Now add 1 to the answer (3), which now becomes 4. Connect the new answer to the remainder below (which just happens to be 4 – could be anything). This tells us we will increase a 1stitch every fourth row four times (+1 4/R x 4).
Hopefully you are still with me because it gets kind of weird now. Subtract the remainder (4) from the divisor (28), which equals 24. Then subtract the 1 you added in the first step. Connect the 3 and 23 to indicate that you also need to make an increase every third row 23 times (+1 3/R x 23).
Its easy to check the math on this. First multiply the frequency of the increase (3/R) by the number of times you should increase (23) and the answer is 69 rows. Do the same thing for the increases made every 4th row, four times, which equals another 16 rows. 69 + 16 = 85 rows. Perfect.
I have no idea why and how this is designed to work – I just trust that it does because math was never my strong subject in school. The formula always works. If you’d like a short cut, there are a couple of calculators on line that do all the figuring for you. So will Garment Designer or DAK if you use those programs. This link http://www.getknitting.com/ak_0603mfcalc.aspx will bring you right to an automatic magic formula calculator.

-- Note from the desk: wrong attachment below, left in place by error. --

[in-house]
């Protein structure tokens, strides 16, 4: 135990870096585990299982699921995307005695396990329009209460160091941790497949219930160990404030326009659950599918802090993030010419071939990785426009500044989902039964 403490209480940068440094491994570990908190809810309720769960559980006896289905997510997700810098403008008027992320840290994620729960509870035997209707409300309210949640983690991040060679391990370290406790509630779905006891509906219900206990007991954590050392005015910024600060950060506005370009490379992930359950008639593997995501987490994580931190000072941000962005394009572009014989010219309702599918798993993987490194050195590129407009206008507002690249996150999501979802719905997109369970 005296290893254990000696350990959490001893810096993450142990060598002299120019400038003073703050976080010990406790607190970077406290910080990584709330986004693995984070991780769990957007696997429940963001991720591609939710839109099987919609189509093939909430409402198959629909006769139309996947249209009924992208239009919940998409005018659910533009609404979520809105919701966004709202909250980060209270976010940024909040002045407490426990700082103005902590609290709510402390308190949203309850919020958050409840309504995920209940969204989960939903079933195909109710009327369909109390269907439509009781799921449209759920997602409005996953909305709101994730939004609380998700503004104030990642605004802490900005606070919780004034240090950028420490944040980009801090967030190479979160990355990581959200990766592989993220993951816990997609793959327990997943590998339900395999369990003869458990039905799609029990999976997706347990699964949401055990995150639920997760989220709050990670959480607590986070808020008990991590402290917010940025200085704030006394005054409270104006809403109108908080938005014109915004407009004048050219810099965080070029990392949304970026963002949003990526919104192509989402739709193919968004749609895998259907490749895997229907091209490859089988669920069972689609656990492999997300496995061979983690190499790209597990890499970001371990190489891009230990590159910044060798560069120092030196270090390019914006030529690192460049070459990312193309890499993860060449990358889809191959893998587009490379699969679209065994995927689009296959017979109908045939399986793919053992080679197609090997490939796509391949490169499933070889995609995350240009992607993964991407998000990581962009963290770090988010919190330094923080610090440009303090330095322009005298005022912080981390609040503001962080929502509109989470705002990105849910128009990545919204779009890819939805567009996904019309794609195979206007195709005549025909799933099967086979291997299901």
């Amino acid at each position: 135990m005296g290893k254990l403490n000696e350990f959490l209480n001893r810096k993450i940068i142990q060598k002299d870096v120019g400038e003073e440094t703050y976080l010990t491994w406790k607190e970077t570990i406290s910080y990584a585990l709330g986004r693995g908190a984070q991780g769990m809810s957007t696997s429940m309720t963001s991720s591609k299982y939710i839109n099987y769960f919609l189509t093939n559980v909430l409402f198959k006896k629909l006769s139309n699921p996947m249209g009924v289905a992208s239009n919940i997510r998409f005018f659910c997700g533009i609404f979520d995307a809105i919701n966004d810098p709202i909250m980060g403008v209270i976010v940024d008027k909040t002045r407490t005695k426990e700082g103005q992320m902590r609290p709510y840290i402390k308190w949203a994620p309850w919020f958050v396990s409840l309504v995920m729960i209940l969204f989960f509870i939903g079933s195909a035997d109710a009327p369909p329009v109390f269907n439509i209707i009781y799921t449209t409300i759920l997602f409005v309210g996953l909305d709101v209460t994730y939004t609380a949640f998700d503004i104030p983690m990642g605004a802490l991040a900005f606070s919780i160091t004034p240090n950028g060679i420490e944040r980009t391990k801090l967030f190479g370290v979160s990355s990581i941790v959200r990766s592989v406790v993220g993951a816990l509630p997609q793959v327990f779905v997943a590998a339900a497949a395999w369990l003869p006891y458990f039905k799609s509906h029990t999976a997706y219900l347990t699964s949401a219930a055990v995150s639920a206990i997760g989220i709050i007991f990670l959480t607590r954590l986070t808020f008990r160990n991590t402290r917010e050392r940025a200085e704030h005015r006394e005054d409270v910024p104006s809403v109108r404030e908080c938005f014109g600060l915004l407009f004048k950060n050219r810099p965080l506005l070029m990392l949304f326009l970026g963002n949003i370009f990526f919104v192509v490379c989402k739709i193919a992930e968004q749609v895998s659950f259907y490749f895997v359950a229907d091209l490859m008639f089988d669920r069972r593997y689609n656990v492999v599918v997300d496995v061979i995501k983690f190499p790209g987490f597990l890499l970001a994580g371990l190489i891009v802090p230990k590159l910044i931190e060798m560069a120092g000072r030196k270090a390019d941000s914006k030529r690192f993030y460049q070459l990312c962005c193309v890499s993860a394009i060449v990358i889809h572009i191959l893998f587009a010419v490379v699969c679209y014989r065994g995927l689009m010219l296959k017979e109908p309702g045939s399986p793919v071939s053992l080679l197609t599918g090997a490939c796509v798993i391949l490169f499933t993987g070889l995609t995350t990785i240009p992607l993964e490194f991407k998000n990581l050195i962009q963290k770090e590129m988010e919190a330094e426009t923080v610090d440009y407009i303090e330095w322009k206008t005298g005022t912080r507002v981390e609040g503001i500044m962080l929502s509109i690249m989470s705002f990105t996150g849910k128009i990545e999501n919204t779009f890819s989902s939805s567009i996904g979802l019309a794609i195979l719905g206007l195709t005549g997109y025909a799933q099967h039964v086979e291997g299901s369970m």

How you work the increases is up to you. Sometimes computer programs try to shuffle the increases for you so that you might do an increase every 4th row after having done so many of them every 3rd row. I find it confusing to work like that so I generally work all my 4th row increases first, then move on to the 3/R increases when there is such a huge difference between the number of times I do each. I work the 4/R increases first to start shaping the sleeve more gradually so it doesn’t suddenly balloon out around my wrist.